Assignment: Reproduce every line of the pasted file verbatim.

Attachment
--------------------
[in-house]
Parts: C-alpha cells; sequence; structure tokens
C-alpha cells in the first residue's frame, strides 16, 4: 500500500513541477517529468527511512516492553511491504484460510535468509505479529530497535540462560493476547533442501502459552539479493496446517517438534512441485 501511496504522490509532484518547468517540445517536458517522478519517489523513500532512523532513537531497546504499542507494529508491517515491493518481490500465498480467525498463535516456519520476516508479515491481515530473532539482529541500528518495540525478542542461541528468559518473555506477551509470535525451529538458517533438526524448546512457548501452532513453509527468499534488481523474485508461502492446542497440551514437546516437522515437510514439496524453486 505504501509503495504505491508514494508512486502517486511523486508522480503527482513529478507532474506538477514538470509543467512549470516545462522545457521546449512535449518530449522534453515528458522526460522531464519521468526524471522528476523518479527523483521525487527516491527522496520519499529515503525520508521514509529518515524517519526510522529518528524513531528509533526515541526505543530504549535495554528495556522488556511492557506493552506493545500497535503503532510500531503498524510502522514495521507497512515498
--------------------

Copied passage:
[in-house]
Parts: C-alpha cells; sequence; structure tokens
C-alpha cells in the first residue's frame, strides 16, 4: 500500500513541477517529468527511512516492553511491504484460510535468509505479529530497535540462560493476547533442501502459552539479493496446517517438534512441485 501511496504522490509532484518547468517540445517536458517522478519517489523513500532512523532513537531497546504499542507494529508491517515491493518481490500465498480467525498463535516456519520476516508479515491481515530473532539482529541500528518495540525478542542461541528468559518473555506477551509470535525451529538458517533438526524448546512457548501452532513453509527468499534488481523474485508461502492446542497440551514437546516437522515437510514439496524453486 505504501509503495504505491508514494508512486502517486511523486508522480503527482513529478507532474506538477514538470509543467512549470516545462522545457521546449512535449518530449522534453515528458522526460522531464519521468526524471522528476523518479527523483521525487527516491527522496520519499529515503525520508521514509529518515524517519526510522529518528524513531528509533526515541526505543530504549535495554528495556522488556511492557506493552506493545500497535503503532510500531503498524510502522514495521507497512515498